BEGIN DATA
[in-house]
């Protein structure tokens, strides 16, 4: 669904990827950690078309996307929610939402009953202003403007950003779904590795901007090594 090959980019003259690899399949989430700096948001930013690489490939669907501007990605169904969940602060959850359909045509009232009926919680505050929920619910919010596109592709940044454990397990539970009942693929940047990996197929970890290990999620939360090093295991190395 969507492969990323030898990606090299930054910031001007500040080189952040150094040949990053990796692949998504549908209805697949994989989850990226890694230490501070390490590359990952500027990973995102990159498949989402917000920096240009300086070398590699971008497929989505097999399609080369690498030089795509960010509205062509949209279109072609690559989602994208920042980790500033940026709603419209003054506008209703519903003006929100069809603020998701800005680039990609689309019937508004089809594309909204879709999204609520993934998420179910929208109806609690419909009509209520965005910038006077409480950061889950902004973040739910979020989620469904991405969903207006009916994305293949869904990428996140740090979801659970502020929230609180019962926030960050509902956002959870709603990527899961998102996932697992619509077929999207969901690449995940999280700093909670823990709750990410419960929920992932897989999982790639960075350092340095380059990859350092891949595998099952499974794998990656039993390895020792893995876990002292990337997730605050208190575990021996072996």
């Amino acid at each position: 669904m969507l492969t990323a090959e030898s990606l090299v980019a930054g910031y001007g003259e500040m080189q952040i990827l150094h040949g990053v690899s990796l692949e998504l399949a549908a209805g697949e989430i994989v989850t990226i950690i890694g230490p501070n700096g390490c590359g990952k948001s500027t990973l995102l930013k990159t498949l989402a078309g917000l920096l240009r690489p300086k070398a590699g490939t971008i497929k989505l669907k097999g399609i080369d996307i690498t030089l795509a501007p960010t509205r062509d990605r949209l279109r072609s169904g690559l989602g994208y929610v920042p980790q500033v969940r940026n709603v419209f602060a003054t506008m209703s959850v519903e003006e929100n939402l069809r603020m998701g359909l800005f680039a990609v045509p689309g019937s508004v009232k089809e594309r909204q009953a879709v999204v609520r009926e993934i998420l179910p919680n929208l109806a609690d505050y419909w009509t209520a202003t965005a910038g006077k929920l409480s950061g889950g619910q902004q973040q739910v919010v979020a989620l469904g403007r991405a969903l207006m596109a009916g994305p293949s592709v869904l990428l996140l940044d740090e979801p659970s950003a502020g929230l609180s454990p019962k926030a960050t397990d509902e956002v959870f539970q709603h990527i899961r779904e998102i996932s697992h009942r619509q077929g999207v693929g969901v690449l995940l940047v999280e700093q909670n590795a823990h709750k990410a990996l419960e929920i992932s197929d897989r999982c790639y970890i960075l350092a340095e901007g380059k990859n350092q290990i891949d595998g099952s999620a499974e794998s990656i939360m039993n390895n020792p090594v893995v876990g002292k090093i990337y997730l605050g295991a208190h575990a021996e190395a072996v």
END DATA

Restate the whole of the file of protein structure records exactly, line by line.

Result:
[in-house]
């Protein structure tokens, strides 16, 4: 669904990827950690078309996307929610939402009953202003403007950003779904590795901007090594 090959980019003259690899399949989430700096948001930013690489490939669907501007990605169904969940602060959850359909045509009232009926919680505050929920619910919010596109592709940044454990397990539970009942693929940047990996197929970890290990999620939360090093295991190395 969507492969990323030898990606090299930054910031001007500040080189952040150094040949990053990796692949998504549908209805697949994989989850990226890694230490501070390490590359990952500027990973995102990159498949989402917000920096240009300086070398590699971008497929989505097999399609080369690498030089795509960010509205062509949209279109072609690559989602994208920042980790500033940026709603419209003054506008209703519903003006929100069809603020998701800005680039990609689309019937508004089809594309909204879709999204609520993934998420179910929208109806609690419909009509209520965005910038006077409480950061889950902004973040739910979020989620469904991405969903207006009916994305293949869904990428996140740090979801659970502020929230609180019962926030960050509902956002959870709603990527899961998102996932697992619509077929999207969901690449995940999280700093909670823990709750990410419960929920992932897989999982790639960075350092340095380059990859350092891949595998099952499974794998990656039993390895020792893995876990002292990337997730605050208190575990021996072996």
């Amino acid at each position: 669904m969507l492969t990323a090959e030898s990606l090299v980019a930054g910031y001007g003259e500040m080189q952040i990827l150094h040949g990053v690899s990796l692949e998504l399949a549908a209805g697949e989430i994989v989850t990226i950690i890694g230490p501070n700096g390490c590359g990952k948001s500027t990973l995102l930013k990159t498949l989402a078309g917000l920096l240009r690489p300086k070398a590699g490939t971008i497929k989505l669907k097999g399609i080369d996307i690498t030089l795509a501007p960010t509205r062509d990605r949209l279109r072609s169904g690559l989602g994208y929610v920042p980790q500033v969940r940026n709603v419209f602060a003054t506008m209703s959850v519903e003006e929100n939402l069809r603020m998701g359909l800005f680039a990609v045509p689309g019937s508004v009232k089809e594309r909204q009953a879709v999204v609520r009926e993934i998420l179910p919680n929208l109806a609690d505050y419909w009509t209520a202003t965005a910038g006077k929920l409480s950061g889950g619910q902004q973040q739910v919010v979020a989620l469904g403007r991405a969903l207006m596109a009916g994305p293949s592709v869904l990428l996140l940044d740090e979801p659970s950003a502020g929230l609180s454990p019962k926030a960050t397990d509902e956002v959870f539970q709603h990527i899961r779904e998102i996932s697992h009942r619509q077929g999207v693929g969901v690449l995940l940047v999280e700093q909670n590795a823990h709750k990410a990996l419960e929920i992932s197929d897989r999982c790639y970890i960075l350092a340095e901007g380059k990859n350092q290990i891949d595998g099952s999620a499974e794998s990656i939360m039993n390895n020792p090594v893995v876990g002292k090093i990337y997730l605050g295991a208190h575990a021996e190395a072996v």